Have you ever wanted something badly but were told that you would have to wait? As a child, you may have wanted a puppy or a remote control car for Christmas. Maybe you couldn’t wait for a new doll or a beautiful dress. Remember being a teenager and awaiting your 16th birthday and the all-important driver’s license? At some point in our lives, we have all desired something that we think will be very good, but we don’t often get the object of our desire immediately—sometimes, we have to wait for it. Sometimes, these wishes are for something small and insignificant. Other times, they reflect the deepest desires of our hearts and what we value most.
When thinking about Advent and this season of waiting, I often ponder on what it was like in the Old Testament: to know the promises of God, and yet to be in a time of intense waiting. Waiting for the Messiah. Waiting for the promised king. A period of waiting that lasted thousands of years. We know that God promised a Savior many times in the Old Testament. For example, he made promises to Noah in Genesis 9: 1-17. If you take time to read the story of Noah (Genesis 6-8), you will remember God’s faithfulness and Noah’s trust and obedience. Noah was told to build an ark because a flood was coming, and he was obedient—even though it was not raining. Noah trusted God when he was told to enter the ark with his family and all of the animals. I can only imagine the dreadful rain and the deadly flooding, but then I realize that Noah knew everything familiar to him was being destroyed while he waited for God to keep his promises. Imagine Noah’s waiting and the uncertainty that he faced! I wonder if Noah felt anxious about his future. Yet, instead of letting waves of anxiousness overcome him, Noah chose trust and obedience.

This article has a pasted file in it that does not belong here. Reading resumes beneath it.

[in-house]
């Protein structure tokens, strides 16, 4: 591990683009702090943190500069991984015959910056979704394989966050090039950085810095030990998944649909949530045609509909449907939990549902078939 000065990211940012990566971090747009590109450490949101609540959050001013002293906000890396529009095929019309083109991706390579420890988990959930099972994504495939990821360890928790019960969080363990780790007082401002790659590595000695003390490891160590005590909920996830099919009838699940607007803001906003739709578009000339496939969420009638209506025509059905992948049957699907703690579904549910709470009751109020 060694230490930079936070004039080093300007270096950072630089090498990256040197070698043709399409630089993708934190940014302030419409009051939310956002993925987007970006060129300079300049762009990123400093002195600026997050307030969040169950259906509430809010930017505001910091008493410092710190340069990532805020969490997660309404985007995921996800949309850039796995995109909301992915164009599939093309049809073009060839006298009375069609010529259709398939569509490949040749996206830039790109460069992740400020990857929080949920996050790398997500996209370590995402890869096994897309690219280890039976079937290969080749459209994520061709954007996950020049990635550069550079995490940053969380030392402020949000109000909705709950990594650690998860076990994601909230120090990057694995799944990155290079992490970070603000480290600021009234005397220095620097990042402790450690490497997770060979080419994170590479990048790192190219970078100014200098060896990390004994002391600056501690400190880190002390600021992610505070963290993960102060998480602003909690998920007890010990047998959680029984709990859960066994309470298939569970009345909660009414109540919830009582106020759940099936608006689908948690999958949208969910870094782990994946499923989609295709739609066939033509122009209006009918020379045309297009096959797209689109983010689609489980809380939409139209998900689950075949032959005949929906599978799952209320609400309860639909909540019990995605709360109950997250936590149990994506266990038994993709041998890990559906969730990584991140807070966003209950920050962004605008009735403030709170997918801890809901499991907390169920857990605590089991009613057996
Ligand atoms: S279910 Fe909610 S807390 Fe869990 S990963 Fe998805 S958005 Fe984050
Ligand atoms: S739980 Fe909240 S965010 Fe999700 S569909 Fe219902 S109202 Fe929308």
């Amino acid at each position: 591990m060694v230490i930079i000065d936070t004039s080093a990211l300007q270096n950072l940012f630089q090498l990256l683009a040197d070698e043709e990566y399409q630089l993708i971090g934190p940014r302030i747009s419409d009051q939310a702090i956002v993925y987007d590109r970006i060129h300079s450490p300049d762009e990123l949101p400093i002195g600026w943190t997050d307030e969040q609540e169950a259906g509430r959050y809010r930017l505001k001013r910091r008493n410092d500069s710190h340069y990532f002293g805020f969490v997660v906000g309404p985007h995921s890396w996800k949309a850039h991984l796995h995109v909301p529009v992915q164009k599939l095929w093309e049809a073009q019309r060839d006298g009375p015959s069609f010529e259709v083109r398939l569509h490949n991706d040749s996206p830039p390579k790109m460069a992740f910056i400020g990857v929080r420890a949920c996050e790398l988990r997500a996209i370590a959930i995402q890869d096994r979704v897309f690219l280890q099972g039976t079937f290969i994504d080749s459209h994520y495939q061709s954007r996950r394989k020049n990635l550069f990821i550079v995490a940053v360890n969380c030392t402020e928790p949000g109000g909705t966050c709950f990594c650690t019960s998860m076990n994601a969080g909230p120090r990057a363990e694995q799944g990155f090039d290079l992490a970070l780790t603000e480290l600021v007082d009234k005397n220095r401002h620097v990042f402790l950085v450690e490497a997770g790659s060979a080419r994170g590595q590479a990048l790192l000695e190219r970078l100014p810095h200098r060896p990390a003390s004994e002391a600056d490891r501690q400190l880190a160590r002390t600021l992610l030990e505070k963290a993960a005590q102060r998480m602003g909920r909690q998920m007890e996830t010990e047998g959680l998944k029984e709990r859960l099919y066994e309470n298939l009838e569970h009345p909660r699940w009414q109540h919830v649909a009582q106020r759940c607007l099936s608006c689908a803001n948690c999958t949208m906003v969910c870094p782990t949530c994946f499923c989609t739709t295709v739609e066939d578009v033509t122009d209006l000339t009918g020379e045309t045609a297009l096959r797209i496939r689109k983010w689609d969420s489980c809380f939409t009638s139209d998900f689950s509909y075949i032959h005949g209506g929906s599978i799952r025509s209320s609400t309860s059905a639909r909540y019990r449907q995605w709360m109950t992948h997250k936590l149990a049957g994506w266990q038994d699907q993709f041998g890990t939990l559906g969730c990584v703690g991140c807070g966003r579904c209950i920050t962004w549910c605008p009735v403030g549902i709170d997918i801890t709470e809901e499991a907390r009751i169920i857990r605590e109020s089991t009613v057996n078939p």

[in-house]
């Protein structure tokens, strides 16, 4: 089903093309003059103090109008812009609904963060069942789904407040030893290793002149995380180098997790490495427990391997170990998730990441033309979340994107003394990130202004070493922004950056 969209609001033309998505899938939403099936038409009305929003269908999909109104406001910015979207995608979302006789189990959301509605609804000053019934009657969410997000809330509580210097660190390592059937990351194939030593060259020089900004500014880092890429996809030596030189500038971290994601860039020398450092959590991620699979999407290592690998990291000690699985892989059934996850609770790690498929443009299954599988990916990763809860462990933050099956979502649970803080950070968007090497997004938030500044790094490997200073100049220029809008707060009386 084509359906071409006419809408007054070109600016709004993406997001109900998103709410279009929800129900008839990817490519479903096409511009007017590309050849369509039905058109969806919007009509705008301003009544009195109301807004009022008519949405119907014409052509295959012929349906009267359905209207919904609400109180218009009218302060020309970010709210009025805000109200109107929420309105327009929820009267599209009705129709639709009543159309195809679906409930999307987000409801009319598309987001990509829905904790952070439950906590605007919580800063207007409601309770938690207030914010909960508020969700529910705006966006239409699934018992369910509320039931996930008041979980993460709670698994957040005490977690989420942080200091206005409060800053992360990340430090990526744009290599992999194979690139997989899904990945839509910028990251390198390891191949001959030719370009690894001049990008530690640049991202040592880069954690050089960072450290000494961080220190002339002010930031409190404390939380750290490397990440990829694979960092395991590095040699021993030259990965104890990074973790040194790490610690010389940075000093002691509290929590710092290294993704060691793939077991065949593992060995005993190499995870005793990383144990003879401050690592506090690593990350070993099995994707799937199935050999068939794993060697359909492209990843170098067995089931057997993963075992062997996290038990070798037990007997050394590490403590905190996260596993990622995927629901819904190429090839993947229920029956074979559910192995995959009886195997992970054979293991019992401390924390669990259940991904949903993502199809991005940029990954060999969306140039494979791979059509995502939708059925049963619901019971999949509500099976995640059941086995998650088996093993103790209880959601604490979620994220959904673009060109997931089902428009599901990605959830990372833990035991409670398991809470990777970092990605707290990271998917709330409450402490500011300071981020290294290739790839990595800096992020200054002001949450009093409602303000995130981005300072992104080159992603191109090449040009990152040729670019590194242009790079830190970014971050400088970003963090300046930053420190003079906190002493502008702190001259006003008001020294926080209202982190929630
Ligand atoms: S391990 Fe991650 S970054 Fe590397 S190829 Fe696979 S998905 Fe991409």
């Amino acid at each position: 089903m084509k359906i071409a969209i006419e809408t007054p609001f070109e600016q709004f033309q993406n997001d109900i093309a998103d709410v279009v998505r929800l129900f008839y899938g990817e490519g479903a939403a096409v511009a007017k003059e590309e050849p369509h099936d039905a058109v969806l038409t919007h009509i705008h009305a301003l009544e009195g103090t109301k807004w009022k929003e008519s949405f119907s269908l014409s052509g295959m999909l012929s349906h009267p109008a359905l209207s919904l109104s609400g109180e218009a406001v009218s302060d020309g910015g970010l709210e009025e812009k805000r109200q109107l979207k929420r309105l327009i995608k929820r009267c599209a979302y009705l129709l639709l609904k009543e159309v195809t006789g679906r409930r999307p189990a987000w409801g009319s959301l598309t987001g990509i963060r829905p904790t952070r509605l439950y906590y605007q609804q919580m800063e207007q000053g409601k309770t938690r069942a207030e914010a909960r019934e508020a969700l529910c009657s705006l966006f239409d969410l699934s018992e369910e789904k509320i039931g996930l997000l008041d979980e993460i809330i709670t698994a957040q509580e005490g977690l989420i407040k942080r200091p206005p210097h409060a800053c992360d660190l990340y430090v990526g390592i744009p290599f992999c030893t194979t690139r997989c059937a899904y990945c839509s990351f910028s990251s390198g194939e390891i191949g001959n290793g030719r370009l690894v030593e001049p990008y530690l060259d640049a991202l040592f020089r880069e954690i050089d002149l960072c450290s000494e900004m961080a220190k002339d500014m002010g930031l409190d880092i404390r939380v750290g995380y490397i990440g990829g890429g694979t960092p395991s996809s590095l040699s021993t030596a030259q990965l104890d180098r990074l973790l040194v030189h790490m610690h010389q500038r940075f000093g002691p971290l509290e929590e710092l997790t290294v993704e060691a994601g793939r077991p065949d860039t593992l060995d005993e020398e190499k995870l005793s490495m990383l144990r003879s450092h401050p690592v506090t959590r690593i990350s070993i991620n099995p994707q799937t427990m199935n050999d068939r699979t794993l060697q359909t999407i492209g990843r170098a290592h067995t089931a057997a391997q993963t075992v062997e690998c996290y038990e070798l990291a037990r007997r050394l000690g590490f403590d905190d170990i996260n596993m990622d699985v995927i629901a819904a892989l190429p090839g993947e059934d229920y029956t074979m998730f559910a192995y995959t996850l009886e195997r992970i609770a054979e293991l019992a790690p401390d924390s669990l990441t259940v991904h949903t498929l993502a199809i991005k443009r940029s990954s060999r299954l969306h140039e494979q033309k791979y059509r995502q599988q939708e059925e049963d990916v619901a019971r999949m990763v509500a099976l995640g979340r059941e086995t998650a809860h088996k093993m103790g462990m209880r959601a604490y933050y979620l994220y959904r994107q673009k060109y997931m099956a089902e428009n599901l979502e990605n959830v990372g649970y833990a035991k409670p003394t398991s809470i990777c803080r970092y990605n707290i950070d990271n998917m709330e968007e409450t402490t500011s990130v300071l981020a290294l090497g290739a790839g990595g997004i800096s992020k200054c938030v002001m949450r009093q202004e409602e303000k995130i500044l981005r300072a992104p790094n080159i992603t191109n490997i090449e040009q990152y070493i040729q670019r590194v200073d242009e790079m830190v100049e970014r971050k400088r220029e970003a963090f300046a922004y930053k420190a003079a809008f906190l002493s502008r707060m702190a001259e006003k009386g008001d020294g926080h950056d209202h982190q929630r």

There is anxiety and uncertainty in the world today. Loved ones may be struggling with illness and cancer. Relationships may be broken, and the future we had hoped for may be uncertain. Even though we work hard, the bills and debt continue to pile up. Our kids may be in trouble. We could be anxious for so many things.
The challenges facing the world are also overwhelming: famine, death, unemployment, and pollution. The troubles in this world seek to overcome and destroy us. We could feel hopeless.
But we have another option. We can choose to remember the story of Noah. We can remember the promises that God made in the Old Testament and the fulfillment of those promises in the New Testament. We can proclaim God’s faithfulness as we wait in expectation. We can remember the truth of the Bible and know that “Our help is in the name of the Lord, the Maker of heaven and earth” (Psalm 124:8).
Today we are participating in a time of waiting. We are waiting for the second coming of Jesus Christ. How are you choosing to wait? Come, Lord Jesus, come!
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